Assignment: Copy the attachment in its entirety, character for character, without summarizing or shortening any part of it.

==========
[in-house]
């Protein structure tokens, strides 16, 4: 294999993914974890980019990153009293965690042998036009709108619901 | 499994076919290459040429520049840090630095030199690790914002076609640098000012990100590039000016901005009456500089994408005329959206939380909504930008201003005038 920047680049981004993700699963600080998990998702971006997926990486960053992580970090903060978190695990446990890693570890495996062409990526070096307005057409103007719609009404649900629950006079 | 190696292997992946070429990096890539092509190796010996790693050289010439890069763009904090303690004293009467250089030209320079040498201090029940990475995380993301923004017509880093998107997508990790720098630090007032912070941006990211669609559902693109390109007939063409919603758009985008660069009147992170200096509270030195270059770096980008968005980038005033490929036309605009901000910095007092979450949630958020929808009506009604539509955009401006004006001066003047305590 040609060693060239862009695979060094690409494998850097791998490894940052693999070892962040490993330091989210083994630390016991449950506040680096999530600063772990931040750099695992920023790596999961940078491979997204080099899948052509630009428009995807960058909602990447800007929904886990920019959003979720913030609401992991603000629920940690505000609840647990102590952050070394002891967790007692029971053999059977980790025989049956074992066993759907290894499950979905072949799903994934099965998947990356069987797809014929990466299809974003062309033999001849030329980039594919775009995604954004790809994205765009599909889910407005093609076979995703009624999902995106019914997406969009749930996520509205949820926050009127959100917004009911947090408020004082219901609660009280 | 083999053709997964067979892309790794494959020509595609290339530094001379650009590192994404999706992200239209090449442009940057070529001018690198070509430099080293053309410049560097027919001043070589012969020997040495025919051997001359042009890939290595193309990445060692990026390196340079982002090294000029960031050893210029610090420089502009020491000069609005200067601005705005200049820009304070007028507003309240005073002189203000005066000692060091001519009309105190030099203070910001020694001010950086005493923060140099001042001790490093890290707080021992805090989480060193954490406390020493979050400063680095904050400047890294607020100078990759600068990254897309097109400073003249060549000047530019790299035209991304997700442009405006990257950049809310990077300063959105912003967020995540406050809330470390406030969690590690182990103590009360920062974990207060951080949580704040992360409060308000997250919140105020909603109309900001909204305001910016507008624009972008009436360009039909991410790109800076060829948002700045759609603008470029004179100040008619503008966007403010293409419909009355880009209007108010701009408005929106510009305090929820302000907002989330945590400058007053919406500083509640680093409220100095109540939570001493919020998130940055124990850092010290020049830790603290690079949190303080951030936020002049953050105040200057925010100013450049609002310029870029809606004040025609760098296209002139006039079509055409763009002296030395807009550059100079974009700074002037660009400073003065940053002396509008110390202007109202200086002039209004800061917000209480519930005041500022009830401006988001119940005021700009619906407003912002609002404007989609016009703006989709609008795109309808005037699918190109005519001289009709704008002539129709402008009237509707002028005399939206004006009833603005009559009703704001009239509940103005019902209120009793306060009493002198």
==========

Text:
[in-house]
């Protein structure tokens, strides 16, 4: 294999993914974890980019990153009293965690042998036009709108619901 | 499994076919290459040429520049840090630095030199690790914002076609640098000012990100590039000016901005009456500089994408005329959206939380909504930008201003005038 920047680049981004993700699963600080998990998702971006997926990486960053992580970090903060978190695990446990890693570890495996062409990526070096307005057409103007719609009404649900629950006079 | 190696292997992946070429990096890539092509190796010996790693050289010439890069763009904090303690004293009467250089030209320079040498201090029940990475995380993301923004017509880093998107997508990790720098630090007032912070941006990211669609559902693109390109007939063409919603758009985008660069009147992170200096509270030195270059770096980008968005980038005033490929036309605009901000910095007092979450949630958020929808009506009604539509955009401006004006001066003047305590 040609060693060239862009695979060094690409494998850097791998490894940052693999070892962040490993330091989210083994630390016991449950506040680096999530600063772990931040750099695992920023790596999961940078491979997204080099899948052509630009428009995807960058909602990447800007929904886990920019959003979720913030609401992991603000629920940690505000609840647990102590952050070394002891967790007692029971053999059977980790025989049956074992066993759907290894499950979905072949799903994934099965998947990356069987797809014929990466299809974003062309033999001849030329980039594919775009995604954004790809994205765009599909889910407005093609076979995703009624999902995106019914997406969009749930996520509205949820926050009127959100917004009911947090408020004082219901609660009280 | 083999053709997964067979892309790794494959020509595609290339530094001379650009590192994404999706992200239209090449442009940057070529001018690198070509430099080293053309410049560097027919001043070589012969020997040495025919051997001359042009890939290595193309990445060692990026390196340079982002090294000029960031050893210029610090420089502009020491000069609005200067601005705005200049820009304070007028507003309240005073002189203000005066000692060091001519009309105190030099203070910001020694001010950086005493923060140099001042001790490093890290707080021992805090989480060193954490406390020493979050400063680095904050400047890294607020100078990759600068990254897309097109400073003249060549000047530019790299035209991304997700442009405006990257950049809310990077300063959105912003967020995540406050809330470390406030969690590690182990103590009360920062974990207060951080949580704040992360409060308000997250919140105020909603109309900001909204305001910016507008624009972008009436360009039909991410790109800076060829948002700045759609603008470029004179100040008619503008966007403010293409419909009355880009209007108010701009408005929106510009305090929820302000907002989330945590400058007053919406500083509640680093409220100095109540939570001493919020998130940055124990850092010290020049830790603290690079949190303080951030936020002049953050105040200057925010100013450049609002310029870029809606004040025609760098296209002139006039079509055409763009002296030395807009550059100079974009700074002037660009400073003065940053002396509008110390202007109202200086002039209004800061917000209480519930005041500022009830401006988001119940005021700009619906407003912002609002404007989609016009703006989709609008795109309808005037699918190109005519001289009709704008002539129709402008009237509707002028005399939206004006009833603005009559009703704001009239509940103005019902209120009793306060009493002198």